Alcohol is the most abused addictive substance in the United States today. Millions of Americans can safely enjoy alcohol without using too much or engaging in risky behavior. Yet numerous people struggle to maintain a healthy relationship with alcohol. The outcome for many of these people is alcohol use disorder (AUD). The best way to begin recovering from AUD is by undergoing alcohol detox.
It is possible to complete alcohol detox at home, though often the safest and best option is to seek alcohol detox through a trusted AUD treatment provider. Contact Gulf Breeze Recovery at 833.551.2304 to learn more about alcohol detox.
What Is Alcohol Detox?
Alcohol detox is the process of eliminating alcohol from the body. The process can take four or five days, though withdrawal symptoms may last longer in cases of more severe AUD. The most challenging part of alcohol detox for most people is the withdrawal symptoms. Most people undergoing alcohol detox crave alcohol and are tempted to use it. Uncomfortable physical symptoms typically exacerbate these cravings.
The most common alcohol withdrawal symptoms are:
Trying alcohol detox at home is sometimes inadvisable because severe withdrawal symptoms can occur. These are rarer than mild symptoms but can still happen, especially in cases where drinking behavior was excessive or carried on for an extended period. Perilous alcohol withdrawal symptoms include hallucinations, seizures, and delirium tremens (DTs).
How to Detox from Alcohol
The alcohol detox process is straightforward. If you undergo detox at a treatment facility, they will provide medical support and monitoring during detox. One thing that distinguishes alcohol detox from other types of detox is that medications can often make it easier to undergo. Examples of drugs used in alcohol detox include benzodiazepines and neuroleptics. More specific options include naltrexone and disulfiram.
Benzodiazepines are often used during alcohol detox to reduce the risk of seizures. Neuroleptics work similarly by tamping down the risk of seizures. They also tend to help with anxiety and irritability resulting from alcohol detox. Meanwhile, both naltrexone and disulfiram are less used early in the detox process but can be implemented to help keep cravings low. Each medication also helps people avoid future drinking as they provoke adverse side effects when a person does drink. These side effects are negative reinforcement that helps people maintain sobriety after completing alcohol detox.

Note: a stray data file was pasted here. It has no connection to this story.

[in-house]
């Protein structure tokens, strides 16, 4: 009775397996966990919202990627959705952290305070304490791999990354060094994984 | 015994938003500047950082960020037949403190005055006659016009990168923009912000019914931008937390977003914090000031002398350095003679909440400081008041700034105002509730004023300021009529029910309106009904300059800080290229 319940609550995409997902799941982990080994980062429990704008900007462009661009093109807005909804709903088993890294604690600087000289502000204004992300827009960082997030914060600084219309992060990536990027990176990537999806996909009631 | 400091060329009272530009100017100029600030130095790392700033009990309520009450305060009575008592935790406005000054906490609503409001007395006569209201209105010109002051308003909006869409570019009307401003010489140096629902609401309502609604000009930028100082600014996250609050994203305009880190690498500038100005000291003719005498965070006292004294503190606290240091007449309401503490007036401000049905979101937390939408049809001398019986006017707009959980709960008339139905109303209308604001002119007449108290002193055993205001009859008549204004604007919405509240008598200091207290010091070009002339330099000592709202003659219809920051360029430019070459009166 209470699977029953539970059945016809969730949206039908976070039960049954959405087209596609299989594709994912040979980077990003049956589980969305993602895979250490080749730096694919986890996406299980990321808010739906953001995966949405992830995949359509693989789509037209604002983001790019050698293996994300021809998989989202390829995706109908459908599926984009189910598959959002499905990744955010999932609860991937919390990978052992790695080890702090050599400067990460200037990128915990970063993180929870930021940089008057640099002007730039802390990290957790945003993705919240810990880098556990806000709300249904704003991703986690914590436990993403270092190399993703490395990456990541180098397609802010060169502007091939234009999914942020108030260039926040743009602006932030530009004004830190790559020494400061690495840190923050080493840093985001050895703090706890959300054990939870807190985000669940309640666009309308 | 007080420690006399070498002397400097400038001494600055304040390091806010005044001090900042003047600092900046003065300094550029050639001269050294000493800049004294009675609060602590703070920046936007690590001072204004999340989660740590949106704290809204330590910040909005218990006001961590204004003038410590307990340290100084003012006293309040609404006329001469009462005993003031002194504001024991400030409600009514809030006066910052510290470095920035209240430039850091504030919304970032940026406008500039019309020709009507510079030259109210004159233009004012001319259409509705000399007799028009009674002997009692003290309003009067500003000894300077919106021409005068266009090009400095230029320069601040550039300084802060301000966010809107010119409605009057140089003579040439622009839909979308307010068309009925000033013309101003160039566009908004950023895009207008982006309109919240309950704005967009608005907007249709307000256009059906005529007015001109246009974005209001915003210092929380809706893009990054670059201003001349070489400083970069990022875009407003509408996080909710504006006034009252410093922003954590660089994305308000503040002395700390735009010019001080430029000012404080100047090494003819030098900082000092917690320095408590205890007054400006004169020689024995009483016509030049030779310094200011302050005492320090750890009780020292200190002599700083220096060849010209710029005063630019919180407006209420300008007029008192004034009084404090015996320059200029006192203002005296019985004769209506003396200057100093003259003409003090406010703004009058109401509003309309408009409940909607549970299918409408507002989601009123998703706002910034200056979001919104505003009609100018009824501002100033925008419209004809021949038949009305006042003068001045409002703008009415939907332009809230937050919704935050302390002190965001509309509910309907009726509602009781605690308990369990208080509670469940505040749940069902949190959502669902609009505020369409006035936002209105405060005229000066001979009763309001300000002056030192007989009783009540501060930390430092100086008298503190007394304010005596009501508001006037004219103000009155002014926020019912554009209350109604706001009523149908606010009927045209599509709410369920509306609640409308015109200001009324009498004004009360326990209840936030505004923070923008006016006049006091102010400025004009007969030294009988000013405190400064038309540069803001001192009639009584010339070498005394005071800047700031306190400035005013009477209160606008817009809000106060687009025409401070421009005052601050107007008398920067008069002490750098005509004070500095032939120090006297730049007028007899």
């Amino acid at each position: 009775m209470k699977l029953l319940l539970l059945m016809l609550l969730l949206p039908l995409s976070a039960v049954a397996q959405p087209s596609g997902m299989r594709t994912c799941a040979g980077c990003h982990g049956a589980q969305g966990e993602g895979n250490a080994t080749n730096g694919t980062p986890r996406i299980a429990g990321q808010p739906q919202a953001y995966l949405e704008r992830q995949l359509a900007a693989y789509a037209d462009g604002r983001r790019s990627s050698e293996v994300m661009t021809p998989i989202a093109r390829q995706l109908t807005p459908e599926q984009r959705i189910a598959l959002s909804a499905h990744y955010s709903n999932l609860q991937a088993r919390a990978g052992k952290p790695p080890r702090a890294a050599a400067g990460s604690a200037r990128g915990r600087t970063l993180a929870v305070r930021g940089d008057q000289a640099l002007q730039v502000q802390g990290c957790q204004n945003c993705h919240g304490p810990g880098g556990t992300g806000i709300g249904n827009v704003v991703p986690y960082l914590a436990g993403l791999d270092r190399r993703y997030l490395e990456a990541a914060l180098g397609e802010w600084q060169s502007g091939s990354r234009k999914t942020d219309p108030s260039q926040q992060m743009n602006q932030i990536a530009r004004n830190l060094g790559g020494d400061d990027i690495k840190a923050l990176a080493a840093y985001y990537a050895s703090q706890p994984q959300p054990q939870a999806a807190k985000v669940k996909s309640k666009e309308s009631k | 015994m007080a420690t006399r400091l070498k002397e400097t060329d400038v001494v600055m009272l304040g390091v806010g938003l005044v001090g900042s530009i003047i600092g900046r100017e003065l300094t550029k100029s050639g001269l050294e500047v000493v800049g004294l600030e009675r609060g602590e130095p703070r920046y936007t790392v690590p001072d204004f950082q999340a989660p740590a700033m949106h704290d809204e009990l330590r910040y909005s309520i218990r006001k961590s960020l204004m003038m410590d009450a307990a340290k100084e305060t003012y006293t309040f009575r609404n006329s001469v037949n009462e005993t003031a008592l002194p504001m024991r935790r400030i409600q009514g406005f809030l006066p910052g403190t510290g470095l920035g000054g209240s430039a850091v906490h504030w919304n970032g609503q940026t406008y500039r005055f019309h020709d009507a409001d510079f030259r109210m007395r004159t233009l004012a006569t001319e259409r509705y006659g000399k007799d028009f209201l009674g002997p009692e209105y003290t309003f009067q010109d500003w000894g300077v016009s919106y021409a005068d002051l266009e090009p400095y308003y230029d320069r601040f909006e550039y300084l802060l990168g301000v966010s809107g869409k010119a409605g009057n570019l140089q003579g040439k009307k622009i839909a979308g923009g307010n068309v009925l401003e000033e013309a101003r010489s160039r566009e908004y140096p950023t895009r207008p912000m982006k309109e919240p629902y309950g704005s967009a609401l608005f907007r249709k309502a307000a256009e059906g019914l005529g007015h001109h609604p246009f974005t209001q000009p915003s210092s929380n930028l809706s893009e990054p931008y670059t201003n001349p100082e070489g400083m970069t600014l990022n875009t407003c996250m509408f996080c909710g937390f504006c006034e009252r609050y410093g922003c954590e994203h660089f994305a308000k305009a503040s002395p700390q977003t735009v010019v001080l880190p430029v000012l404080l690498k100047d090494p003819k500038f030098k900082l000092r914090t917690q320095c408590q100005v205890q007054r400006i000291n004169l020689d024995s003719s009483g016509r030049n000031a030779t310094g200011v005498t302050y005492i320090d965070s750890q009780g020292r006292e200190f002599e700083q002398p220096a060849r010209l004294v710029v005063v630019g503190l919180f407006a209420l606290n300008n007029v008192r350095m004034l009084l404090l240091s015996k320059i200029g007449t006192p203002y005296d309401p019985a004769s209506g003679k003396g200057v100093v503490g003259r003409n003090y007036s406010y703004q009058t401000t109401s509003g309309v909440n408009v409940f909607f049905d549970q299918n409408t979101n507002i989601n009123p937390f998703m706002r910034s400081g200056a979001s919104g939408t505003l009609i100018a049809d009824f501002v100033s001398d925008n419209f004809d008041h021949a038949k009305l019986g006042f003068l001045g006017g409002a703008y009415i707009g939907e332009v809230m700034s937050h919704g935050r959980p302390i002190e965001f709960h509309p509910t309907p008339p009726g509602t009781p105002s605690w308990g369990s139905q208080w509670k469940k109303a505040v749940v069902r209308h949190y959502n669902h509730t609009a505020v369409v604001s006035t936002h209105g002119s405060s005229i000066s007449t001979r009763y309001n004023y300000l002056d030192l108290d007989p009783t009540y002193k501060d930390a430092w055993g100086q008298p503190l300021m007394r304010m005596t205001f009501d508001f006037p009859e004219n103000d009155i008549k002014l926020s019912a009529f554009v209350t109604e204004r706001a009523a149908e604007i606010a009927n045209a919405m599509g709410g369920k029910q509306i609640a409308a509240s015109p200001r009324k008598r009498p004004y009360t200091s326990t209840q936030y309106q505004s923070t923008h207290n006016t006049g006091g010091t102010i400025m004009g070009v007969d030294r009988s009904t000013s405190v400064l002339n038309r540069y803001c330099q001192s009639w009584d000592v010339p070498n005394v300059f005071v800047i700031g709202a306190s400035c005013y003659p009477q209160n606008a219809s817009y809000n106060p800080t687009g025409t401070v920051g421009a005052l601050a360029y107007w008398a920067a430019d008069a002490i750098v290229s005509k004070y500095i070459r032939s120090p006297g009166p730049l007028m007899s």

Timeline of Detoxing from Alcohol
What does alcohol detox look like? The timeline is outlined below, from initial withdrawal symptoms to the first few days.
Most people with an alcohol use disorder experience some withdrawal symptoms about six hours after their last alcohol drink. For people with a history of extremely heavy drinking, this early period is also when they are more at risk for seizures.
12 Hours to the End of the First Day
Withdrawal symptoms continue through the rest of the first day. Some people may experience hallucinations at some point during the first day of alcohol detox.
24 to 48 Hours
Many people experience the peak of their withdrawal symptoms between the 24- and 48-hour mark. For milder AUDs, withdrawal symptoms may begin tapering off after this period.
48 to 72 Hours
This window during alcohol detox is when people with severe AUDs are most at risk of DTs. As one of the most dangerous withdrawal symptoms, DTs involves elevated heart rate, fever, and potential seizures.
72 Hours and After
The start of day three and onward is when people may begin to feel better. However, people with severe AUDs may continue to experience withdrawal symptoms for up to a month.
Complete Alcohol Detox at Gulf Breeze Recovery
Are you in need of alcohol detox? Contact 833.551.2304 to learn how to detox from alcohol safely.